Down syndrome is among the most common genetic disorders caused by an incorrect number of chromosomes. Standard tests performed between the first and the second trimester of pregnancy can result in false-positive results, causing many women to be worried about the health of their babies. Ceitec MU was recently accredited to offer a new and non-invasive test of three fetal genetic disorders to those who are interested.
Together with other facilities in Europe and the Czech Republic, the lab participated in validating the Clarigo test developed by a Belgian company. The Ceitec lab is one of the first in the Czech Republic to gain accreditation for its use.
“The test is performed on the mother’s blood and is able to detect almost one hundred percent of fetuses with Down syndrome. Its results are therefore comparable to the invasive test, which requires collection of the amniotic fluid,” says Kateřina Staňo Kozubík, an expert from the Centre for Molecular Medicine at Ceitec MU.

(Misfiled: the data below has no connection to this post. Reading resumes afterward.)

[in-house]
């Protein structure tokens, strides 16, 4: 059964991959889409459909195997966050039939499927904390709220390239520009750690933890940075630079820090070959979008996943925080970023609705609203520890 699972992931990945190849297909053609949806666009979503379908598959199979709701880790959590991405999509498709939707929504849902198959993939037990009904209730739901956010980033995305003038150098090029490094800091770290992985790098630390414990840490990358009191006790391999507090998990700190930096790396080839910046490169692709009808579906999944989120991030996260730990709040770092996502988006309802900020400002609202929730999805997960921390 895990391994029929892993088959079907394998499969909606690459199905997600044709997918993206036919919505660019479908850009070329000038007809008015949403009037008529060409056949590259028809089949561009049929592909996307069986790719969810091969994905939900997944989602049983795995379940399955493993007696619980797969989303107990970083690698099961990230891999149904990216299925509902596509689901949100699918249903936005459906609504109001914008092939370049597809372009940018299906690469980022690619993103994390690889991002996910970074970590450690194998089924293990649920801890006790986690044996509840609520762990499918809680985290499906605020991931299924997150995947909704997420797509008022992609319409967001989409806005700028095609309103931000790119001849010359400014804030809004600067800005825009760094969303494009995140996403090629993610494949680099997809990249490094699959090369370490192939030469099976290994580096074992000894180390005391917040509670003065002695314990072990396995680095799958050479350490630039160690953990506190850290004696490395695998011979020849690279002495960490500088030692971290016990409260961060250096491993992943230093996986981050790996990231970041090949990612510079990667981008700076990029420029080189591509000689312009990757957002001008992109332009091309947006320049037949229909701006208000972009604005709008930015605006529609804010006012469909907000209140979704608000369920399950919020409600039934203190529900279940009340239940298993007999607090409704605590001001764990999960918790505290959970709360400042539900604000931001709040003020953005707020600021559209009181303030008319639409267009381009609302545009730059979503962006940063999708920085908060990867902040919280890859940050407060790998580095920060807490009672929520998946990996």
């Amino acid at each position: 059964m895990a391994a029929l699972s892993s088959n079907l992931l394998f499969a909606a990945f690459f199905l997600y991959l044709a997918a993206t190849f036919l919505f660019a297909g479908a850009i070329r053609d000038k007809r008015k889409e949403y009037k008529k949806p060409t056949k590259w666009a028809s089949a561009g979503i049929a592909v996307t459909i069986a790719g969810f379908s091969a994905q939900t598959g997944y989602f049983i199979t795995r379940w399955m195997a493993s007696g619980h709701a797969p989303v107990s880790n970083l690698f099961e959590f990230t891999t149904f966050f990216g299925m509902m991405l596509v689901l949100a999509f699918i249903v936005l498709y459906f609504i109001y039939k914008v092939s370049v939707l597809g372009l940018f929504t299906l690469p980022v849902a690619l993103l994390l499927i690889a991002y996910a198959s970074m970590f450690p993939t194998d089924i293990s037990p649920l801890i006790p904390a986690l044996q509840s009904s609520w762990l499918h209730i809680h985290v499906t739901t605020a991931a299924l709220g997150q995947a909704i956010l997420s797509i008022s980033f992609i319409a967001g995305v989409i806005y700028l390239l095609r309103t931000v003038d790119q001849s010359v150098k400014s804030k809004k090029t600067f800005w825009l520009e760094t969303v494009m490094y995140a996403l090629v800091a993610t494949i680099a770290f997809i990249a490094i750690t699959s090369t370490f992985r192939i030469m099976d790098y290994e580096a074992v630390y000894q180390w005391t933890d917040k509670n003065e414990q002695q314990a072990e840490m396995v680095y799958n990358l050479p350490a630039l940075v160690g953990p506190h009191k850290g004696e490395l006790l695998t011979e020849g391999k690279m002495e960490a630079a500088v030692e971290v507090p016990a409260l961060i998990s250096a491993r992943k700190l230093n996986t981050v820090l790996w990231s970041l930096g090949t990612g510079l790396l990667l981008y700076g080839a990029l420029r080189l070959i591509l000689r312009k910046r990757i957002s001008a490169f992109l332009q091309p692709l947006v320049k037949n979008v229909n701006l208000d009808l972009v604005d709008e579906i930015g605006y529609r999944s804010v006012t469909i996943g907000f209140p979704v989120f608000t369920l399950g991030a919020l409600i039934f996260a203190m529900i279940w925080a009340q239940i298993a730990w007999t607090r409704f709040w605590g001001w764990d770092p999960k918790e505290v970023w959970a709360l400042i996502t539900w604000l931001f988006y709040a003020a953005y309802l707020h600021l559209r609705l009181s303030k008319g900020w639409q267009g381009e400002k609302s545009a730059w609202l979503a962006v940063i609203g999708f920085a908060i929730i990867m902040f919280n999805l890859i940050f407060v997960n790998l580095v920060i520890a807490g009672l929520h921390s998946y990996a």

The test is based on using the small amount of the fetus’s free DNA which is present in the mother’s blood. It looks for changes in the number of chromosomes 21, 18, and 13.
Normally, there should be two copies of each of these chromosomes. The occurrence of three copies – “trisomy” – results in one of three genetic disorders: Down syndrome (chromosome 21), Edwards syndrome (chromosome 18), and Patau syndrome (chromosome 13). “The same method can also be used to determine the gender of the fetus. It can be performed in very early stages of pregnancy,” says Kozubík about other uses of the test.
The test is performed using blood drawn from a vein in the usual amount and it takes about two weeks before the woman can learn the results. “Unfortunately, this test is currently not covered by health insurance,” she says, adding that the price is 12,500 crowns.
The Ceitec MU specialised lab mostly provides genomic analyses for research projects, but part of its capacity can now be used for selected sophisticated diagnostic methods that are offered to the public and to physicians.
Prenatal testing is not the only testing for which the genomic lab is accredited. Recently, it has also started to offer analysis of BRCA genes, mutations in which are present in hereditary forms of breast and ovarian cancer. “The BRCA1 and BRCA2 genetic mutations increase the life-long risk of developing these two types of cancer,” says Ivona Blaháková, another expert from the centre.
As it is now possible to perform these analyses using the high-performance sequencers in Ceitec MU labs, the waiting period for this test will become significantly shorter.